It's also possible to set up A/B testing to compare different styles against each other (Actions > Create multivariate test), and optimise them for mobile and other display sizes (Actions > Create smart version).
How to approach CTA design
When designing your CTA, there are 3 essential things to consider: visuals, copy, and placement on site.
Colour is the most important visual aspect of your CTA. The optimal choice of colour will depend on your brand, but shades of green, red and orange are said to work well. Try to find a colour that ties in with your overall colour palette without blending in too much. Vibrant colours attract the eye whereas black, grey and brown buttons don’t tend to spark much interest.
It is important that the colour you choose is of strong contrast to your page background, so that it stands out. You may wish to refer to colour theory for this, and test out complimentary or triadic schemes. The font weight and colour should display a high contrast against the CTA background because your copy should be effortless to read.
Colour theory wheels.
Be sure to check out accessibility guidelines. Some colour combinations are difficult or impossible for people to read.
In HubSpot, you can perform A/B testing to see which colour performs best.
CTA buttons can incorporate design accents such as beveled edges, rounded corners, drop shadows, gradients or icons. Image CTAs can blend photos, graphics or icons with block colours and button graphics to balance out all of the visual information.
If your CTA looks like a button or clickable image, your visitors will recognise it as a pathway to further information, which will improve your goal conversion.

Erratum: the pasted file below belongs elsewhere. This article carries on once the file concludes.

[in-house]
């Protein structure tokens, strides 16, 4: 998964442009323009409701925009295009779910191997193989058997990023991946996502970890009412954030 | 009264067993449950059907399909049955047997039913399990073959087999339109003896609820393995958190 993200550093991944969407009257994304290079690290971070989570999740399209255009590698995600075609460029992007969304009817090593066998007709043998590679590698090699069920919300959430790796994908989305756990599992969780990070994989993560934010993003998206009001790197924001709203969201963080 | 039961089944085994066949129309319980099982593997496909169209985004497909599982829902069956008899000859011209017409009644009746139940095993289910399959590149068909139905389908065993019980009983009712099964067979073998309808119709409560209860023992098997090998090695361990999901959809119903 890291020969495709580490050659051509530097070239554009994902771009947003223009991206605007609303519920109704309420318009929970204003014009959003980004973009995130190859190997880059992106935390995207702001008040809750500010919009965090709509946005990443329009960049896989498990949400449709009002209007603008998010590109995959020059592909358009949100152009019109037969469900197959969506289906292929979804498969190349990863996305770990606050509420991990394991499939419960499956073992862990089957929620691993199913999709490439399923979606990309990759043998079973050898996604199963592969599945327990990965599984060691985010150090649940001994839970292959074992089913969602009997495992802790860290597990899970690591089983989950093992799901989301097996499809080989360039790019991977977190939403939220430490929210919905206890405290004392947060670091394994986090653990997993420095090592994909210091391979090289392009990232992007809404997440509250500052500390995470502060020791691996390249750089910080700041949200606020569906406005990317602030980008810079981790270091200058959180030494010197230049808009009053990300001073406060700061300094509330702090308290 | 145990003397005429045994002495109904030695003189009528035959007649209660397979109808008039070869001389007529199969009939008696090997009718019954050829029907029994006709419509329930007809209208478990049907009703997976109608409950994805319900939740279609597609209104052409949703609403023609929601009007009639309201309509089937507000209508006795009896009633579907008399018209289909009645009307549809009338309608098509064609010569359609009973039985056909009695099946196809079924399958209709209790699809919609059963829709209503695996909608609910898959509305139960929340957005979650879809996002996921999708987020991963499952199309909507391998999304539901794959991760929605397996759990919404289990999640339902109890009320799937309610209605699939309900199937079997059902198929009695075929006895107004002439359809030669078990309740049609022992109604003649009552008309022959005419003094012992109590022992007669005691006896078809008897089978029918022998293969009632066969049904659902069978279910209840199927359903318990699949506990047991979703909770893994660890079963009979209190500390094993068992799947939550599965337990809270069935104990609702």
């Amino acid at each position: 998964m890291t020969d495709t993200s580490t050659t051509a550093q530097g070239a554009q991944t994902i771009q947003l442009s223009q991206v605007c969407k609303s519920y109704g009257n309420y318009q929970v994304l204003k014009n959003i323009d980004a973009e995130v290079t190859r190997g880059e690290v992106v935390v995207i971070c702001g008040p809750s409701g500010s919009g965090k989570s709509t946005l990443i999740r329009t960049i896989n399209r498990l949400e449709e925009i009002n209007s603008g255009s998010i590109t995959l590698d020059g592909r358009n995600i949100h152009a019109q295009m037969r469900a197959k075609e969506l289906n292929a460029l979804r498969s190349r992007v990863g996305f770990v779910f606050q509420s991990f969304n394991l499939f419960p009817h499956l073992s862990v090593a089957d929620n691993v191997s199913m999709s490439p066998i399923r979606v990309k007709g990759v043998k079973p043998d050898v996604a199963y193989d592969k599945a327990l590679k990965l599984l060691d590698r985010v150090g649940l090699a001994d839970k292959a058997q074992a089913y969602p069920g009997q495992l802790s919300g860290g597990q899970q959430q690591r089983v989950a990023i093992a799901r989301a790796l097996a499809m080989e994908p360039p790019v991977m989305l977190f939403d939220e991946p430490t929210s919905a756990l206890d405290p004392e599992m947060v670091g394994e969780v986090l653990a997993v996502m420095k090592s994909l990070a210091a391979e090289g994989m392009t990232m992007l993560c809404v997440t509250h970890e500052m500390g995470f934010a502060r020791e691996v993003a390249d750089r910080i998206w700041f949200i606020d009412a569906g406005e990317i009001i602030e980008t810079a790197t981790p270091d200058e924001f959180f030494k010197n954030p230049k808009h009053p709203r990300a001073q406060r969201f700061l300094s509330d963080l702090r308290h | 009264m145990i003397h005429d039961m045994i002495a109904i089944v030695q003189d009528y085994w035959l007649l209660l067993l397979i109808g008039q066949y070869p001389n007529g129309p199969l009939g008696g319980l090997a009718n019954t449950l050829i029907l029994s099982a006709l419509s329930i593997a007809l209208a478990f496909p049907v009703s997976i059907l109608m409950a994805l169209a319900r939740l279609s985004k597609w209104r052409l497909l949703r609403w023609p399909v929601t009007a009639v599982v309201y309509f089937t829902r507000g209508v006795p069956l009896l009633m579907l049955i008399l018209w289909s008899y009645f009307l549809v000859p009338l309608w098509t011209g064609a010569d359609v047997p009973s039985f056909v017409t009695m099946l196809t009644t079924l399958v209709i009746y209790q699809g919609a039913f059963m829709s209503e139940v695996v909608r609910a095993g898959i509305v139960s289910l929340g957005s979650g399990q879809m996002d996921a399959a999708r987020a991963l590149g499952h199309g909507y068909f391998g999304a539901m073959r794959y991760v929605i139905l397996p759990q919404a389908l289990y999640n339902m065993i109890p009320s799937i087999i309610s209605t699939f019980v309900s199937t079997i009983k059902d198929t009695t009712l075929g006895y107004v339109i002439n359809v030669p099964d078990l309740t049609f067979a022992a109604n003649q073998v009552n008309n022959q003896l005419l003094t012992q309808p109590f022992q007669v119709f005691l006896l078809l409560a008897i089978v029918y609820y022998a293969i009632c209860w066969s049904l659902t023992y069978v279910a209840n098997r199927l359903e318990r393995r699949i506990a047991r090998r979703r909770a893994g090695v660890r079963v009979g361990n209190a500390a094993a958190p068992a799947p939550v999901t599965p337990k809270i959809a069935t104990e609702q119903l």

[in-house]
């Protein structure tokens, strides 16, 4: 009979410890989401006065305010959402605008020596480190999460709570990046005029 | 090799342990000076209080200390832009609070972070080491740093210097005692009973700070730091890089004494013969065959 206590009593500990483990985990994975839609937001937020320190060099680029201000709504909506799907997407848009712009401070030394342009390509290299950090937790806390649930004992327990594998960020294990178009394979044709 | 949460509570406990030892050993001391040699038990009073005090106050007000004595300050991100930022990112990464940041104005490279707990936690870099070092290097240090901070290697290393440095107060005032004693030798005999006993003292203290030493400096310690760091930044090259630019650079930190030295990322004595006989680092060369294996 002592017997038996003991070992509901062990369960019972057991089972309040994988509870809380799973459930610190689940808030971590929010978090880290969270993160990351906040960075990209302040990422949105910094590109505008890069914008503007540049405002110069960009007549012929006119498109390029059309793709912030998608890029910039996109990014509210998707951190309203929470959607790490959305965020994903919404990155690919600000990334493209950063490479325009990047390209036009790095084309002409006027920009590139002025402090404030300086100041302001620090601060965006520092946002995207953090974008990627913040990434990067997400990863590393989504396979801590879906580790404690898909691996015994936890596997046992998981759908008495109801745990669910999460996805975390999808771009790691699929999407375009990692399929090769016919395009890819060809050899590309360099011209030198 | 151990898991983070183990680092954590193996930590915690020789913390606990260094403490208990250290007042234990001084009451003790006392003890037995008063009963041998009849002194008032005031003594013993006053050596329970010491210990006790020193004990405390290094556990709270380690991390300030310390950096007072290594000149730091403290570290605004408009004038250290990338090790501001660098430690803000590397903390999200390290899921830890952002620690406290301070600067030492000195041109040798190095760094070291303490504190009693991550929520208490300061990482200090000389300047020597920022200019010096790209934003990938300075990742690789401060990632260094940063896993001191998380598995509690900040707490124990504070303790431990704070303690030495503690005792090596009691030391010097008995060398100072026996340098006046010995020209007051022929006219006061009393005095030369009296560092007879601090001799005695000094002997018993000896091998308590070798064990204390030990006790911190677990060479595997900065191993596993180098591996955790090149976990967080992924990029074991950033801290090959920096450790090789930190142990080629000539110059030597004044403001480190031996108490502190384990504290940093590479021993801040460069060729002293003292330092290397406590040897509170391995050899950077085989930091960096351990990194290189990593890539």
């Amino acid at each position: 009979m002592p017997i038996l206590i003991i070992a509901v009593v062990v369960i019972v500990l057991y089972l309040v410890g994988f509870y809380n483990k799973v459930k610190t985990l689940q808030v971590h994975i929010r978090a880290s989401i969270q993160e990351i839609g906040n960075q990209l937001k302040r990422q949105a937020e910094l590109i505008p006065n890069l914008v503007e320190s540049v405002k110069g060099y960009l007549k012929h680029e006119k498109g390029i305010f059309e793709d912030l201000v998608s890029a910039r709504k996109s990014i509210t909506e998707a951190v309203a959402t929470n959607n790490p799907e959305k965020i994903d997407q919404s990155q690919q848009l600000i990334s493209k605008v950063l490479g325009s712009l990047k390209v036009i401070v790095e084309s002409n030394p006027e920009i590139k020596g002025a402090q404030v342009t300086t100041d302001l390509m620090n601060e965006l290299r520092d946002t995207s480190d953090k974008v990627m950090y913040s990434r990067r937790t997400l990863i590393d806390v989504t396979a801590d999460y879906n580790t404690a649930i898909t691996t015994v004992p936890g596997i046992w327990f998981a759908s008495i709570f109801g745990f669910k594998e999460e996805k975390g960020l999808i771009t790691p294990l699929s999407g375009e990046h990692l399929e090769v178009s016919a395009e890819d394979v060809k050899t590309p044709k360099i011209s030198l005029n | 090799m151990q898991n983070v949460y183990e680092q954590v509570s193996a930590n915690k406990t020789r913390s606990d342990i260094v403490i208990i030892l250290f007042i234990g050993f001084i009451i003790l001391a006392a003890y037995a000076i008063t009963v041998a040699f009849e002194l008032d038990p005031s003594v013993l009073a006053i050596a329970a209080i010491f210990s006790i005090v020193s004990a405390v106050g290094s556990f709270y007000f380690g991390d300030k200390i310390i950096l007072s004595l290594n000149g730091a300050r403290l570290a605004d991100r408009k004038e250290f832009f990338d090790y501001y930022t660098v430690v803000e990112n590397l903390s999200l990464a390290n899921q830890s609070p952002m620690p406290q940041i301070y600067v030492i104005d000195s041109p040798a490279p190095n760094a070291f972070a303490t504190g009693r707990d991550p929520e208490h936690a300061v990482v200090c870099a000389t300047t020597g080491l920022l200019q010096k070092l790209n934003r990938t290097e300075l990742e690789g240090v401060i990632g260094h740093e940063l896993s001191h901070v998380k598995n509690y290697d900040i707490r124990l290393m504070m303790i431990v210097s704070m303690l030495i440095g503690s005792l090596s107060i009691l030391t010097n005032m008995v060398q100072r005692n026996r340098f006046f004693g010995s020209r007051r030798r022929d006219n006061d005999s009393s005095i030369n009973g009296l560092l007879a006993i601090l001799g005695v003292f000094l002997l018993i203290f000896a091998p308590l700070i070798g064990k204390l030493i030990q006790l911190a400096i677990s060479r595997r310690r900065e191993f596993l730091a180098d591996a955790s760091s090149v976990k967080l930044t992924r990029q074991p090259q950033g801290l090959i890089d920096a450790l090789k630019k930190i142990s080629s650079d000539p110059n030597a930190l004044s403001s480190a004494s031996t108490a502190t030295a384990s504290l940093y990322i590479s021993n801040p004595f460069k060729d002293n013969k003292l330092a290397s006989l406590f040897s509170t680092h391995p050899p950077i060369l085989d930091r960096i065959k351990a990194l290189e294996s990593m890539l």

In terms of sizing, the CTA should be large enough on the page to be noticeable, but small enough that it doesn’t overwhelm the user and come across as spam.
Next, there’s the copy within your CTA. The language here should be action-oriented. Start your button text with a verb. It should be clear to your visitors what will happen when they click.
- Get my copy
- Talk to us
- Learn more
Outline what visitors will gain by clicking your button. Lead with the benefits to them, not the action you want them to take - 'submit' is not as powerful CTA word choice as 'get eBook' because it doesn't reinforce the offer at hand.
This often works best using an image CTA. In an image, you can lay out a header declaring the offer, followed by sub-header that describes value, and polish it off with an action-oriented button.
Try not to be too verbose with your CTA copy. What's on offer should be clear at a glance - inciting impulse reactions to click and find out more. Online audiences simply don't have the patience to decipher long-winded messages from marketers.
Another thing to consider is CTA distribution. This will be determined by your offer's value and relevance to your customer. You'd do well to consider who would benefit most from your content, and make sure that they come across it at a convenient time.
This means that awareness stage CTAs, like those encouraging people to subscribe to newsletters or blog notifications, are well placed above page folds. This fast-tracks the encounter as they don't have to browse or scroll for very long. This type of call-to-action could also be on main website pages, and introductory content.
The end of a blog post is an ideal place to place consideration stage content. Readers who have shown an interest in your writing are more likely to see value in deeper content.
Leave breathing space around the call-to-action. Clutter will detract from your design. For the same reason, don't bunch CTAs together. One strategic offer is adequate - think quality over quantity. Having too many options can actually be paralysing, even when everything on offer is highly appealing.
So, in order to make a CTA that converts make sure you keep strong visual impact, succinct copy-writing and strategic placement front of mind.